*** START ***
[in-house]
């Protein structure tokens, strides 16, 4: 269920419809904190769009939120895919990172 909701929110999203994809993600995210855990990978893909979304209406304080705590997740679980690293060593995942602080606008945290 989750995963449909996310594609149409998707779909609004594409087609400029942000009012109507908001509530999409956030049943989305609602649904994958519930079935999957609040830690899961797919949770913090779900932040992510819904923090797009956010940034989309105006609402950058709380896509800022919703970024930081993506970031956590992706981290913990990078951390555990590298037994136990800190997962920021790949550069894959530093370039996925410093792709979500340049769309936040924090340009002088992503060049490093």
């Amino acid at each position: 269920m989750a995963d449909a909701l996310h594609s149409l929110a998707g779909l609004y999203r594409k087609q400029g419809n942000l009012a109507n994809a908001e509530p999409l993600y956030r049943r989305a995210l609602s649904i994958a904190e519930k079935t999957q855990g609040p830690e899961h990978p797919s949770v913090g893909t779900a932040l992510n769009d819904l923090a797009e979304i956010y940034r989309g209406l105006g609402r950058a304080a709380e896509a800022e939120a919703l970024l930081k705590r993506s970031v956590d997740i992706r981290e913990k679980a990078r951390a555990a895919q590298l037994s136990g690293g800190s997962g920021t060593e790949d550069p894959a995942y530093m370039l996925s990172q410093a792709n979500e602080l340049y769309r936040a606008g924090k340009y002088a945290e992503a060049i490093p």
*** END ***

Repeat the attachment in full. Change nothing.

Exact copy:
[in-house]
């Protein structure tokens, strides 16, 4: 269920419809904190769009939120895919990172 909701929110999203994809993600995210855990990978893909979304209406304080705590997740679980690293060593995942602080606008945290 989750995963449909996310594609149409998707779909609004594409087609400029942000009012109507908001509530999409956030049943989305609602649904994958519930079935999957609040830690899961797919949770913090779900932040992510819904923090797009956010940034989309105006609402950058709380896509800022919703970024930081993506970031956590992706981290913990990078951390555990590298037994136990800190997962920021790949550069894959530093370039996925410093792709979500340049769309936040924090340009002088992503060049490093």
């Amino acid at each position: 269920m989750a995963d449909a909701l996310h594609s149409l929110a998707g779909l609004y999203r594409k087609q400029g419809n942000l009012a109507n994809a908001e509530p999409l993600y956030r049943r989305a995210l609602s649904i994958a904190e519930k079935t999957q855990g609040p830690e899961h990978p797919s949770v913090g893909t779900a932040l992510n769009d819904l923090a797009e979304i956010y940034r989309g209406l105006g609402r950058a304080a709380e896509a800022e939120a919703l970024l930081k705590r993506s970031v956590d997740i992706r981290e913990k679980a990078r951390a555990a895919q590298l037994s136990g690293g800190s997962g920021t060593e790949d550069p894959a995942y530093m370039l996925s990172q410093a792709n979500e602080l340049y769309r936040a606008g924090k340009y002088a945290e992503a060049i490093p």